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(Reuters) - Stronger-than-expected growth in NBCUniversal's entertainment unit gave Comcast Corp (CMCSA.O) the impetus to buy the rest of the company from General Electric Co (GE.N) two years earlier than expected.
"NBCUniversal's 2012 results highlight in particular the improving performance of our broadcast businesses," Comcast Chairman and Chief Executive Brian Roberts said in a call with analysts. "NBC's prime time performance this fall has been improving.
"While we recognize it is early in the turnaround, this is driving a big swing in momentum which should continue to help the network."
NBCUniversal's cable networks, such as the Golf Channel, E! and Bravo among others, rose 3.3 percent to $8.77 billion last year. Cable networks have become the main growth driver in the last few years for the industry.
Roberts said the numbers made an even stronger case for buying out GE's 49 percent stake for $16.7 billion. The deal values NBCUniversal at $39 billion.
Bill Smead, chief investment officer of Smead Capital Management, who owns 273,000 of Comcast said he liked the deal because Comcast will be able to make money on NBC's programming as new ways to watch content emerge.
"There is a myriad of distribution systems that will pay for NBC content in the future," he said.
Comcast said NBCUniversal's total revenue last year rose 13 percent to $23.81 billion. Its broadcast TV network, NBC, a long-time industry laggard, saw the biggest revenue growth, gaining 27.4 percent to $8.15 billion on the strength of popular television events such as the Olympics and the 2012 Super Bowl.
Comcast shares touched a multi-year high of $42 on the Nasdaq, before falling back to $39.99 in later afternoon trade, still up 2.6 percent from Tuesday's close.
Marrying Comcast's more than 22 million cable subscribers with its own and NBCUniversal's content assets is how the company "strategically differentiates" itself from its competitors, Roberts said.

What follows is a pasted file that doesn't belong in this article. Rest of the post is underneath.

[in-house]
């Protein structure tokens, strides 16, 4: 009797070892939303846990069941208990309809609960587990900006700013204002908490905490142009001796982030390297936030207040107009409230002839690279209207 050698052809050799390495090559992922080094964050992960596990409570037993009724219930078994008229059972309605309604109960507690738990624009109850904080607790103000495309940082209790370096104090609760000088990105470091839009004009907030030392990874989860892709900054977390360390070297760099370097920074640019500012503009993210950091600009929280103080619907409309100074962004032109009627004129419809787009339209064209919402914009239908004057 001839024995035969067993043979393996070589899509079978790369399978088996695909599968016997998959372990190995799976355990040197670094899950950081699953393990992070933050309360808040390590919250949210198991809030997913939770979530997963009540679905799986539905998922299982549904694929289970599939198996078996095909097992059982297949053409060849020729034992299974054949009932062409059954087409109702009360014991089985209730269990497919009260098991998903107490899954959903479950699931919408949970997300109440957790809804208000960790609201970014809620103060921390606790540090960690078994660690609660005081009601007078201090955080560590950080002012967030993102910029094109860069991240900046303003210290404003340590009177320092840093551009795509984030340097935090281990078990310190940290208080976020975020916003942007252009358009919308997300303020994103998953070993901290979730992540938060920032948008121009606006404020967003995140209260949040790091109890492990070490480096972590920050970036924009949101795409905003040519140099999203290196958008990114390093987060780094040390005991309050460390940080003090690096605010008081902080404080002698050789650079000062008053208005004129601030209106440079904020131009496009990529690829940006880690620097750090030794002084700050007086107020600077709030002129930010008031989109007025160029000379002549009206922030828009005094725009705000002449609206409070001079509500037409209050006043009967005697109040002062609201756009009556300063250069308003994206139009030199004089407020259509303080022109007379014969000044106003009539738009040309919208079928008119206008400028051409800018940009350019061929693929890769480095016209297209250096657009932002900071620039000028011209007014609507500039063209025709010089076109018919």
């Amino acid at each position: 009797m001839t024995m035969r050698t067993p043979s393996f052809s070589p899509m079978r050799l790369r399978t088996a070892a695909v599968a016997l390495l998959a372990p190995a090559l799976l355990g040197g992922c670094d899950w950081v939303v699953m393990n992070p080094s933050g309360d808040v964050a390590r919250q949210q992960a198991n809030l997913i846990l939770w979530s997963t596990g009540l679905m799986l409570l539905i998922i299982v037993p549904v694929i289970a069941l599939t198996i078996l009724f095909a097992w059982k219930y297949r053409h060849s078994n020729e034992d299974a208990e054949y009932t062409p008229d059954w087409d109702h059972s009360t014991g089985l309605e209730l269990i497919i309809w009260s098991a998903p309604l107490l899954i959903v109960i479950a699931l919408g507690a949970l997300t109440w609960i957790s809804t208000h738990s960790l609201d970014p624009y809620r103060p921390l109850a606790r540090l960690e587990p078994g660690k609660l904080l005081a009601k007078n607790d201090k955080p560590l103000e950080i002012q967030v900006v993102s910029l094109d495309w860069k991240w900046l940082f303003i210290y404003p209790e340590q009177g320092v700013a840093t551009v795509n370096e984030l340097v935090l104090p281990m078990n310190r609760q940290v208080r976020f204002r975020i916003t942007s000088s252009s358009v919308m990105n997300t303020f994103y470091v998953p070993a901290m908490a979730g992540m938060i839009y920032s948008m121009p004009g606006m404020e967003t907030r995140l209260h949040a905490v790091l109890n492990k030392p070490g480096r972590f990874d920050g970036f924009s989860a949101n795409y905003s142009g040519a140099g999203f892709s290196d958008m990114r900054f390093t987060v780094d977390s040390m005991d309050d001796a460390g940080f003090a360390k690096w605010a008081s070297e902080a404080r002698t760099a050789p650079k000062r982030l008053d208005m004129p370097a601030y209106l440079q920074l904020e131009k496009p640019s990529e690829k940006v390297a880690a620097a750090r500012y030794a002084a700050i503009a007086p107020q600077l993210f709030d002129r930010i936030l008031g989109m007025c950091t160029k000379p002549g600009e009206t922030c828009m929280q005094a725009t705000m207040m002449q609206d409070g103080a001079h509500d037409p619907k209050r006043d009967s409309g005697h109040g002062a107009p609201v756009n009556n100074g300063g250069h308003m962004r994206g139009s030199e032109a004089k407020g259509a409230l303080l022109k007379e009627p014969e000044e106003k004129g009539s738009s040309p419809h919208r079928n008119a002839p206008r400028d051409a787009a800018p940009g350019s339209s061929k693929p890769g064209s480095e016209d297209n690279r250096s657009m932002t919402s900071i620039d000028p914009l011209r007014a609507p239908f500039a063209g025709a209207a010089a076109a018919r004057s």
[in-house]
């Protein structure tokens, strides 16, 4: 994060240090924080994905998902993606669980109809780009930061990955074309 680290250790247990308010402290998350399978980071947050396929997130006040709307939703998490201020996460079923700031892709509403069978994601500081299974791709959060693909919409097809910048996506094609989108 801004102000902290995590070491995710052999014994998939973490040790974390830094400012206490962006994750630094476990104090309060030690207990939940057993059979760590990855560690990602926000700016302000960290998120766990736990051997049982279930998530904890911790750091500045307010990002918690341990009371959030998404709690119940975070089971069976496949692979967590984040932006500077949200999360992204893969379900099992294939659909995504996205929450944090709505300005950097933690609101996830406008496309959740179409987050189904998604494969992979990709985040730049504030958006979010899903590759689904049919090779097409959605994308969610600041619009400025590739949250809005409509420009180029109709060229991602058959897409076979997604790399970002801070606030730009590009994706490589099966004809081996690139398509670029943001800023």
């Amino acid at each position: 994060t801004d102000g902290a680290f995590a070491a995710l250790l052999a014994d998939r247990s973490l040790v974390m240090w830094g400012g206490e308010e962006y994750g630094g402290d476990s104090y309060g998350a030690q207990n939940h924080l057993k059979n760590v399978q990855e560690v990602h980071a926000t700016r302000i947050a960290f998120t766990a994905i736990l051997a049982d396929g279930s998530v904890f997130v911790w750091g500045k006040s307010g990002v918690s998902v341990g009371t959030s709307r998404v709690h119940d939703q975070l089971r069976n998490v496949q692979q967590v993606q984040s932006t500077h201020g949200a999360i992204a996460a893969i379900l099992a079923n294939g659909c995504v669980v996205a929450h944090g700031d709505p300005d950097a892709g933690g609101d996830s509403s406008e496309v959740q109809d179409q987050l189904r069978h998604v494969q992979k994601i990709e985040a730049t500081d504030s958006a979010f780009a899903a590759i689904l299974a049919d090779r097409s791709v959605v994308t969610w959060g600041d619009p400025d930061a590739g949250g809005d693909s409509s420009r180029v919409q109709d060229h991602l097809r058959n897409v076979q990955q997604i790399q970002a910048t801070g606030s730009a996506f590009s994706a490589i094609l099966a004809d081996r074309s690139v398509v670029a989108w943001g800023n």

NBCUniversal CEO Steve Burke, a longtime confidante of Roberts, has targeted the Universal Studios theme parks as a rich vein to tap for both growth and investment. Burke, who once ran EuroDisney, cited theme parks as a major area of growth in 2013.
For the second year in a row, Comcast said it would boost its capital investment plan at NBCUniversal, aiming for a 25 percent increase with a big chunk of that pledged to new theme park attractions.
Comcast plans to bring its "Harry Potter" attraction to Hollywood, for instance, taking aim at Disney's (DIS.N) core market.
Wunderlich Securities analyst Matthew Harrigan estimates that Comcast invested $155 million in theme parks last year.
"The parks are doing fabulously," said Harrigan. "They were the poor cousin of Disney but not anymore."
Harrigan called NBCUniversal a "work in progress" that was still stabilizing. While he agrees that NBCUniversal is headed in the right direction, he said the Universal studio's full-year operating cash flow in 2012 was underwhelming at $79 million, up from $24 million in 2011.
In addition to the parks, Burke also spotlighted for growth affiliate fees for NBC's cable networks, fees that pay-TV operators give to programmers to distribute their networks, and retransmission consent fees, or payments made to air a network's broadcast signal.
He also said that the rate advertisers pay for commercials on NBCUniversal properties is lower than rivals with weaker ratings and could also improve this year.
Comcast, which ranks as the nation's largest pay-TV operators and still receives the majority of its revenue from its core cable systems business, said it would invest 10 percent more in cable capital expenditures in a bid to increase Internet speeds.
As with most cable companies, its cable unit's growth is coming largely from its Internet service. Last year, it added 1.2 million Internet customers while it lost 336,000 video customers.
The cable business' programming costs should rise in the low double digits this year, Comcast said. Comcast signed a new distribution agreement with Fox on Tuesday for an undisclosed sum that includes the rights for live and on-demand shows, as well as access to Fox's programs on mobile devices.
Reporting By Liana B. Baker; Editing by Peter Lauria and Leslie Gevirtz